186,000 Colorado Jobs in Creative Economy: New Study Defines 5th Largest Cluster of Colorado's Economy

The Colorado Council on the Arts released "Colorado: State-of-the-Art, Key Findings from The State of Colorado's Creative Economy", which shows that 186,251 jobs in the state are associated with creative enterprises and creative occupations. A key findings summary and the full report are available at http://www.coloarts.org.

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Denver, CO (PRWEB) February 6, 2009

The Colorado Council on the Arts released "Colorado: State-of-the-Art, Key Findings from The State of Colorado's Creative Economy", which shows that 186,251 jobs in the state are associated with creative enterprises and creative occupations. A key findings summary and the full report are available on the Colorado Council on the Arts web site at http://www.coloarts.org.

Colorado's creative enterprises alone employed over 122,000 individuals in about 8,000 establishments. This accounts for 3.9% of the state's estimated 3.2 million jobs, making it Colorado's 5th largest employment sector, almost as large as biotechnology/biomedical and IT & telecommunications, and larger than defense & security and agribusiness, food processing & technology. Employee earnings in these jobs, including employee benefits, was about $5 billion. Another 64,000 individuals worked in creative occupations in non-creative enterprises.

"This research clearly demonstrates that the creative sector is a large and important sector of Colorado's economy," said Colorado Lt. Governor, Barbara O'Brien. "Our next step is to more fully understand the challenges in each industry sub-group and identify areas of opportunity."

Colorado is a magnet for creative talent, ranking 5th among all states for concentration of artists. Only New York, California, Massachusetts and Vermont have a higher concentration of creative talent. Colorado ranks 2nd in concentration of architects, 7th in concentration of writers, designers, entertainers and performers, and 8th in concentration of photographers. More information on creative talent and creative jobs is available in the key findings summary at http://www.coloarts.state.co.us/programs/economic/co_creativeconomy/index.htm.

"Anecdotally we knew that Colorado was home to a large number of creative businesses and creative talent," said Elaine Mariner, executive director, Colorado Council on the Arts. "Now we have the statistics to prove that the creative sector is a critical part of our state's economy and could be an important driver for economic growth."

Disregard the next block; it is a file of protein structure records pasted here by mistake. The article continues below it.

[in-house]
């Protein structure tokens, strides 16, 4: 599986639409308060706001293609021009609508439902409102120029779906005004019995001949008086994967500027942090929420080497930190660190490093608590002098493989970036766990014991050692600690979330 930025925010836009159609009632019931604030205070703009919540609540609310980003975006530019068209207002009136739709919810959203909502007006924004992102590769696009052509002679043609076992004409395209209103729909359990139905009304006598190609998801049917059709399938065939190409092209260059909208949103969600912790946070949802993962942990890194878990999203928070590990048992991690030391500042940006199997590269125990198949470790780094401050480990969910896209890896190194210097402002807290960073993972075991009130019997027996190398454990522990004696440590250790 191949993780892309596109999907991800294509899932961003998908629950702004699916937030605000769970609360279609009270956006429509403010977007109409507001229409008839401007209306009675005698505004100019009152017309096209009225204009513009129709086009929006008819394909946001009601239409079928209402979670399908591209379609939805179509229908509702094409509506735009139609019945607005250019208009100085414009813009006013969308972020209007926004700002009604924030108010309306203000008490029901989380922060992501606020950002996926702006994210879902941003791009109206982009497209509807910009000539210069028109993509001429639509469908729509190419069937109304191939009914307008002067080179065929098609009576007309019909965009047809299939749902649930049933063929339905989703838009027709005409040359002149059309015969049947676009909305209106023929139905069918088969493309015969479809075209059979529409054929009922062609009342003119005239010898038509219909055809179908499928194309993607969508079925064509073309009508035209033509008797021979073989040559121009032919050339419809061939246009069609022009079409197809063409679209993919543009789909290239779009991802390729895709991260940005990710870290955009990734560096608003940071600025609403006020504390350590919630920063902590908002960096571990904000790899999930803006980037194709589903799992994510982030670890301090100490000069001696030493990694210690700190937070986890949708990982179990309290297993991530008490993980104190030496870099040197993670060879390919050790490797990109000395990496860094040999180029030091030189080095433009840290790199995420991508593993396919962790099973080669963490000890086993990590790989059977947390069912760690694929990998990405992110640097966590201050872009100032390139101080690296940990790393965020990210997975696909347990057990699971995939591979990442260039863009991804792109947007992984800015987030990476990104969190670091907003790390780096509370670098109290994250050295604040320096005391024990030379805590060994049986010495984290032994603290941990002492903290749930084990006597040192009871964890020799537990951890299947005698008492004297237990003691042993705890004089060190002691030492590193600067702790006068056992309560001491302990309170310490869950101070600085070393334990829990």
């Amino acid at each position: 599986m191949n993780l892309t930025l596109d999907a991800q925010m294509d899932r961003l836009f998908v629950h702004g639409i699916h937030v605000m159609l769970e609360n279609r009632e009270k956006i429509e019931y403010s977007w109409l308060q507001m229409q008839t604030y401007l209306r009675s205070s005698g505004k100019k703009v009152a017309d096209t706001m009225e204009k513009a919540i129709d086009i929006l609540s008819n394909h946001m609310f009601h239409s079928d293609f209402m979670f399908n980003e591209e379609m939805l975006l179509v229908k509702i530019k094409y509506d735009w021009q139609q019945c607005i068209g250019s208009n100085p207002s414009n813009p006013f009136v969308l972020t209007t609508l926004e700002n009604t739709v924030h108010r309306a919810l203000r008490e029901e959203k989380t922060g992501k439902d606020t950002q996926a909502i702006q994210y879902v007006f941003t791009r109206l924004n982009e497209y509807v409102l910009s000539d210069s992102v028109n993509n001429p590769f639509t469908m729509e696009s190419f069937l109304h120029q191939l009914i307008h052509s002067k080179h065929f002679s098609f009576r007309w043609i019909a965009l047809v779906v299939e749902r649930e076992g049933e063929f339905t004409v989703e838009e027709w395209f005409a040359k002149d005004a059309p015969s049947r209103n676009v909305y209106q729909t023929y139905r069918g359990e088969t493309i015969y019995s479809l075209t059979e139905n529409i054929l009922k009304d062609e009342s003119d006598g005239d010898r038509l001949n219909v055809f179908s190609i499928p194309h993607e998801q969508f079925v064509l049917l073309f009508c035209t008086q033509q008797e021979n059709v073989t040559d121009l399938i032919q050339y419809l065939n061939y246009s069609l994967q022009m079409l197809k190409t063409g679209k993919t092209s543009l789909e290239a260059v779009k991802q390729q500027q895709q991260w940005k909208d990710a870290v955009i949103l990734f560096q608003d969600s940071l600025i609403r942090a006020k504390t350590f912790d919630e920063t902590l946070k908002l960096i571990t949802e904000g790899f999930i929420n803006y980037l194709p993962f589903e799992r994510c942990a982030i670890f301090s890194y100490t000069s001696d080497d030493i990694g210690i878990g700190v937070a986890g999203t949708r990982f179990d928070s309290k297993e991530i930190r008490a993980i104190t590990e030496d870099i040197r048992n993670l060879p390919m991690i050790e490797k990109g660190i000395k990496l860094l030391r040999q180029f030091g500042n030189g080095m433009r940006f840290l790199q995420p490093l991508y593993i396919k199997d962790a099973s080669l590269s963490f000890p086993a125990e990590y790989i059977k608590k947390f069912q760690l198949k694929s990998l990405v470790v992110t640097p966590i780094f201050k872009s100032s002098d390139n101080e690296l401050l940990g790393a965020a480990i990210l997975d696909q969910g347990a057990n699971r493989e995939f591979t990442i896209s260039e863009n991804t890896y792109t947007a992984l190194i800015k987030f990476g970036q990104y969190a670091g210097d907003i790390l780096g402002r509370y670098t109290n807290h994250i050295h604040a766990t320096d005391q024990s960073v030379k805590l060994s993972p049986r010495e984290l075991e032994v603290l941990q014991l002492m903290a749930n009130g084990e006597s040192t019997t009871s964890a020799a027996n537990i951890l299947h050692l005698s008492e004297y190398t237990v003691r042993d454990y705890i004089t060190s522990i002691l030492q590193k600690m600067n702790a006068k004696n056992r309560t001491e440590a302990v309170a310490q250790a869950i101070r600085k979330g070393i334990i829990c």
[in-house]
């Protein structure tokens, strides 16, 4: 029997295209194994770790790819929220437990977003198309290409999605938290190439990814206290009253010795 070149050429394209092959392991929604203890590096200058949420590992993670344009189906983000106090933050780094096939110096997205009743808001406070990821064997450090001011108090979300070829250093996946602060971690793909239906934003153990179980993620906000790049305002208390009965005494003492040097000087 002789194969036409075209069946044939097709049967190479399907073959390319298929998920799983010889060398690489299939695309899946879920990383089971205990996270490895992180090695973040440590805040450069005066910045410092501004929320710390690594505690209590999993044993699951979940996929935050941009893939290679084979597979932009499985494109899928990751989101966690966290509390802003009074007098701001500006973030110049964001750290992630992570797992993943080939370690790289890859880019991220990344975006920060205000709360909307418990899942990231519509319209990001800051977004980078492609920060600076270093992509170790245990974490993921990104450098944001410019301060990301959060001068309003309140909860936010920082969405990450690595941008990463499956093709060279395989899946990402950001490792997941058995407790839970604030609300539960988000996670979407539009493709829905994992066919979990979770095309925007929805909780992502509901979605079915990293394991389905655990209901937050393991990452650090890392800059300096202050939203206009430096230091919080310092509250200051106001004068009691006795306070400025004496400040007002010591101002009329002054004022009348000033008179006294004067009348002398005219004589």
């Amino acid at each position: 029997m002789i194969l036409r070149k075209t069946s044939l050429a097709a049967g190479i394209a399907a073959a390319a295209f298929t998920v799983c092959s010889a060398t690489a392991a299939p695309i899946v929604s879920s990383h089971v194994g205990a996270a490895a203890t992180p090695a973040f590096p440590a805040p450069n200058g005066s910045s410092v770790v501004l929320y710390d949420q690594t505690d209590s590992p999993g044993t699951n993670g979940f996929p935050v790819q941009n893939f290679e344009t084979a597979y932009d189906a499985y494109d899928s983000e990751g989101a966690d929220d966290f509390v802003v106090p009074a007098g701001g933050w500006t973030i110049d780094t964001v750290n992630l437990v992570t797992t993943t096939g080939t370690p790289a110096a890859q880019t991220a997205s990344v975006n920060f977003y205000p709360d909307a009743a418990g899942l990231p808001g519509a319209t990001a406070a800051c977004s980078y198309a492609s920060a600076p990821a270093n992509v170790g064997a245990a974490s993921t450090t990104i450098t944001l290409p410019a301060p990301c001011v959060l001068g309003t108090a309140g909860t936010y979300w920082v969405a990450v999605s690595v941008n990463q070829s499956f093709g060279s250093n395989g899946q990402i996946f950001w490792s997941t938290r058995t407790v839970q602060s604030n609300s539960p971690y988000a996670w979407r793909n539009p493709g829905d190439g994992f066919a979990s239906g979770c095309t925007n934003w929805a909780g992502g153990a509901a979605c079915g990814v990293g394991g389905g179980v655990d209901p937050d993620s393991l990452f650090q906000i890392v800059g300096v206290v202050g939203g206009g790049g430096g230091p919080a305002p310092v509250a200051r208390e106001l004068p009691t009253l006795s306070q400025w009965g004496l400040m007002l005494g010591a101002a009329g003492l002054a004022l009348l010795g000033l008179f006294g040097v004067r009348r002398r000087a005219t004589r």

For this study, a creative enterprise is defined as any company for which the primary value of its products or services is rooted in its emotional and aesthetic appeal to the customer. A creative occupation is defined as a job in either a creative industry or non-creative industry in which the work itself is inherently creative or artistic. The creative economy encompasses both of these groups, which overlap.

The study categorized creative industries into six sub-groups: design, film and media, heritage, literary and publishing, performing arts, and visual arts and crafts. Colorado's strengths are design, literary and publishing, and film and media which represent 73% of all creative industry jobs.

The strengths of the creative economy vary across the state. For instance South Central Colorado has strength in literary and publishing including the greeting card industry, Northwest hosts nationally significant art and music festivals, and Southwest is home to a significant number of visual artists. More details on the creative sub-groups and the regions and their strengths are included in the key findings summary and the full report at http://www.coloarts.org.

The study identified four action steps to grow Colorado's creative economy: understand what drives and what impedes the growth of the various industry sub-segments, capitalize on the linkages between creative talent and other important industry clusters such as manufacturing, assess the strengths of the state's K-12 and higher education systems to further develop our creative workforce, and consider how to attract more creative enterprises to our state by learning about where creative people choose to live and why, by region.

The Colorado Council on the Arts is working with Lt. Governor O'Brien, Colorado Department of Education, Colorado Department of Labor and Colorado Community College System to host a series of regional "Creative Conversations" through which the state can develop a better understanding of how the creative industries can be harnessed in each region to drive economic growth.

About the Colorado Council on the Arts

The mission of The Colorado Council on the Arts, a division of the Office of Economic Development and International Trade, is to promote the cultural, educational, and economic growth of Colorado through development of its arts and cultural heritage. For more information, visit http://www.coloarts.org.

Contacts:
Elaine Mariner
Executive Director, Colorado Council on the Arts
Elaine.mariner (at) state.co.us
(303) 892-3870

Heidi Elliott
heidi (at) beanstalk-marketing.com
(303) 521-8824

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Attachments

Colorado State-of-the-Art Key Findings

A summary of the Colorado Creative Economy study